Getting outside of the normal team setting and working on something is another way that members of a team can build trust with one another. Everyone is probably familiar with things like trust falls or high ropes courses. These types of activities are designed to put the team into a different situation where they will work together and forge trust between one another. The hope is that this trust will remain when the team returns to normal team activities. Lencioni cautions that these aren’t always effective as a trust building exercise (2002), however, in my personal experience I’ve found these types of team building exercises to really help forge trust among team members through shared experience. It’s possible that this technique is more effective after some earlier team trust building exercises have occurred.
If the team has a leader then it is really up to the leader to foster the trust between team members that results in a successful team (Hobbs, 2009). The team leader can help organize and encourage the type of activities that are discussed in the previous section. Beyond that, the team leader can lead by example. Some leaders feel like they always have to be right, or refuse to show weakness, this is a big mistake. When it comes to sharing ideas, the team leader must be willing to be just as open and honest with their ideas as any other member of the team. Importantly, they need to be willing to be legitimately wrong in front of subordinates and admit that they are wrong when they are challenged by another teammate. By doing this the team leader helps create that culture where it’s okay to trust one another not to jump on signs of weakness.
The team leader can reward team members for behavior that further fosters that environment of trust and chastise those that appear to be undermining trust among teammates. If a teammate is refusing the respect the ideas of others, then it is the responsibility of the leader to fix it. Likewise, a teammate who is having trouble trusting the team will need more encouragement from the team leader to open up.
A team leader can also create trust in the team by working to serve the team purpose and the team members (McNair, 2009). A good team leader can show the team that the team purpose is just as important to them, perhaps more so, than it is to individual team members. Some of this is accomplished by the leader being equally open and honest as other team members when planning. The team will then see that the team leader has an equal ownership of the plans of the team. By doing so, the team leader is demonstrating that the team purpose is worthwhile. The team leader can further support this by serving the needs of the individual team members to ensure they are able to perform their respective duties to the best of their abilities (McNair, 2009). In doing so the team leader isn’t bossing the team around, instead the team is acting as a support system for the hard work that the leader is doing. The leader is putting the efficiency of the team above their own ego or goals. This again creates a trust between team members that they can count on the team leader and that their work is valuable.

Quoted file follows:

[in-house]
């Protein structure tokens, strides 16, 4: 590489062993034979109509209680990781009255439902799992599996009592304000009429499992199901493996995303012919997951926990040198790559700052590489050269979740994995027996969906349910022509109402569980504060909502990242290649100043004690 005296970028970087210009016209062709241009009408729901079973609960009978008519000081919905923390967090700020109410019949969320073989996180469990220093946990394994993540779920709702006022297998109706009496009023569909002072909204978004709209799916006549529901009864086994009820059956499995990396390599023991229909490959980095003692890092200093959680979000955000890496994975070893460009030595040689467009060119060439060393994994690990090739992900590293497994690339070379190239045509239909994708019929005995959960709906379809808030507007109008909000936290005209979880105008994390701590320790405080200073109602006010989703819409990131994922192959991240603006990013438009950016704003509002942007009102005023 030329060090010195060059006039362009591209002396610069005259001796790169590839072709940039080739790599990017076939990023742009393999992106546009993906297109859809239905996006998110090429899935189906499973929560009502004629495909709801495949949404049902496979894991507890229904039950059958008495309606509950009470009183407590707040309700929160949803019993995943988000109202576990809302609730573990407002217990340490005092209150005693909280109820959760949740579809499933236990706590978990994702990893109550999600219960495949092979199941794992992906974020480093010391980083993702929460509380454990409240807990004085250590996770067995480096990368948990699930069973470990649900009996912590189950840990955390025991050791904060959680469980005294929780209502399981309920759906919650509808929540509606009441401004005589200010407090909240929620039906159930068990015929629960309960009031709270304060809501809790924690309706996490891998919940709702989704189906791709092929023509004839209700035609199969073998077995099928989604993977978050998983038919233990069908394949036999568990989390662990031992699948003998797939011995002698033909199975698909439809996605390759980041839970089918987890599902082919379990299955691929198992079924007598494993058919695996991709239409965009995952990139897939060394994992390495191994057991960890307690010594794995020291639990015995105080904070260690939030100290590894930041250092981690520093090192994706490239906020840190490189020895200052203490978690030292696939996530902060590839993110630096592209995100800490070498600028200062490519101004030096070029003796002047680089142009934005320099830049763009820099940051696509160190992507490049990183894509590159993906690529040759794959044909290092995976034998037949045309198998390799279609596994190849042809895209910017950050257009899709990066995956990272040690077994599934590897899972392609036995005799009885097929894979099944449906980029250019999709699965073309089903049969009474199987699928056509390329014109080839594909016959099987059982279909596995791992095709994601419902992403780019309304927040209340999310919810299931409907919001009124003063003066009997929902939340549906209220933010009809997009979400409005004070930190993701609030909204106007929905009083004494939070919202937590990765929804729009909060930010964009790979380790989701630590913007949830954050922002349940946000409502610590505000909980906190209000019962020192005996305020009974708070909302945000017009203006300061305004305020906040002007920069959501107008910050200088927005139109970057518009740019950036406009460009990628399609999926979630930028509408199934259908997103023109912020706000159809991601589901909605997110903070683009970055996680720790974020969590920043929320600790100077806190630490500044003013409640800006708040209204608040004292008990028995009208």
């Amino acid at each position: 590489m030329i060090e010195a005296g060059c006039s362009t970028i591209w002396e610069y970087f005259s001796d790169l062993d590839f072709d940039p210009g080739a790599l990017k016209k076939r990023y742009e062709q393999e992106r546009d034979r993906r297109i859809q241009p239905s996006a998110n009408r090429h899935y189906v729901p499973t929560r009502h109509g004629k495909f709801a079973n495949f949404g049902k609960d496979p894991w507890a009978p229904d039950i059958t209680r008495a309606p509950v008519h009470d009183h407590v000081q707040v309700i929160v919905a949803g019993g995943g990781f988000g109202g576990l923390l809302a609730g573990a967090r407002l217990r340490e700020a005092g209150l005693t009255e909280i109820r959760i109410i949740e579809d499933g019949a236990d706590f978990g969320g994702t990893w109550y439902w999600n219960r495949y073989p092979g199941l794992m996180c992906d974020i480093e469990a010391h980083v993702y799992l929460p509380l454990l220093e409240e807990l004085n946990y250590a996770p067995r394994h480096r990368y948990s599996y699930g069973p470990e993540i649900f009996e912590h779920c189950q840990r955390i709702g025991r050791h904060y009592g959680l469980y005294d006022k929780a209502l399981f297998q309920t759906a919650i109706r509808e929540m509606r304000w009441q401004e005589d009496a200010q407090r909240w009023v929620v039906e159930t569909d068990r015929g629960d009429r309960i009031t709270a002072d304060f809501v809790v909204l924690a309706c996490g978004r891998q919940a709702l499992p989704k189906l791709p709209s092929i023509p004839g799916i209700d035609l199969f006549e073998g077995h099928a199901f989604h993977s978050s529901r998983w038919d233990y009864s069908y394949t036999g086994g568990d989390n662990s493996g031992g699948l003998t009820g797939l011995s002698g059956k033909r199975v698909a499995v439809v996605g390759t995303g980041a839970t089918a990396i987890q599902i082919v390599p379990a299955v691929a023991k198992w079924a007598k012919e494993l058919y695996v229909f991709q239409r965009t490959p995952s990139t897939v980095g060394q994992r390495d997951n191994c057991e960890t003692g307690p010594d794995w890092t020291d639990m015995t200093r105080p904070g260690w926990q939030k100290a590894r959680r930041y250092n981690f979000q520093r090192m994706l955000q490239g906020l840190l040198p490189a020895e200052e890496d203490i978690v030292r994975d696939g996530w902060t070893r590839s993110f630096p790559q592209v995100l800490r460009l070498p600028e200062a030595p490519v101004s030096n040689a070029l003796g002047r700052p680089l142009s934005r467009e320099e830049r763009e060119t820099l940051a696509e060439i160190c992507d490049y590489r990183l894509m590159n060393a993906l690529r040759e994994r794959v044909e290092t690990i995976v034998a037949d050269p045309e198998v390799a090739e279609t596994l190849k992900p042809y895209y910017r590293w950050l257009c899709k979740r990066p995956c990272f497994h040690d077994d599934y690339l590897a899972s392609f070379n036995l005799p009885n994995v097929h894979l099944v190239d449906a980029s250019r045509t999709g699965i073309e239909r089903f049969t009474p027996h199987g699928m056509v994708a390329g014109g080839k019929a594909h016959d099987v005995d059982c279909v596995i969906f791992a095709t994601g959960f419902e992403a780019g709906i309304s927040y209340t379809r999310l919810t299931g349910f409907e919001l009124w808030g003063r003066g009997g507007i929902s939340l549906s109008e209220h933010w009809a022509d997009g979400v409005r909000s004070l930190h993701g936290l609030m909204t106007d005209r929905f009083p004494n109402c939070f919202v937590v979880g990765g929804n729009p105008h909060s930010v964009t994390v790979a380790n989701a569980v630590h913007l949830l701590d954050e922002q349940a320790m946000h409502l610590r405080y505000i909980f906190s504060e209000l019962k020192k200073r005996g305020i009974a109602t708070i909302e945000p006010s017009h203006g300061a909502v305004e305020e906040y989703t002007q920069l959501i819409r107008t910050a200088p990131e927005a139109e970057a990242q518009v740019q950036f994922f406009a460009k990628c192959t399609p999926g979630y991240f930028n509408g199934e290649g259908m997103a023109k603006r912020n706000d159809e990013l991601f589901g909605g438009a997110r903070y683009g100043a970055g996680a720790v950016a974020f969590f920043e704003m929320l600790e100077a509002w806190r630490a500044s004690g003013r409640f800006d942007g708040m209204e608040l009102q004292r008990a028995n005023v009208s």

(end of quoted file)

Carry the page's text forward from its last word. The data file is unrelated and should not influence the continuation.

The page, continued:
In conclusion, a team that is built on a foundation of trust is more likely to be successful than one where the team members don’t trust each other. Trust allows team members to open up and freely share ideas without fear of being judged or offending others in the team. When everyone is contributing to the team effort in this way, everyone buys into the team and therefore has a vested interested in seeing the group be successful. Trust further allows team members to hold each other accountable for their actions in the same way that trust allows for open communication. All of this together results in a greater attention to detail and a better work ethic as a group, resulting in a successful team. The leader of the team can help facilitate a culture of trust by leading by example, by showing that the group’s purpose is worthwhile, and by creating opportunities for trust building. Building a great team means building a trusting team.
DiZazzo, R. (1997). Saying the right thing: the four secrets of powerful communication: a business parable. Naperville, Ill.: Sourcebooks.
Hobbs, P. (2009). Project management. New York, N.Y.: DK Pub..
Lencioni, P. (2002). The five dysfunctions of a team: a leadership fable. San Francisco: Jossey-Bass.
McNair, F. (2009). The golden rules for managers: 119 incredible lessons for leadership success. Naperville, Ill.: Sourcebooks.
Novak, D. (2012). Taking people with you: the only way to make big things happen. New York: Portfolio/Penguin.
Robbins, H., & Finley, M. (2000). The new why teams don't work: what goes wrong and how to make it right. San Francisco: Berrett-Koehler Publishers.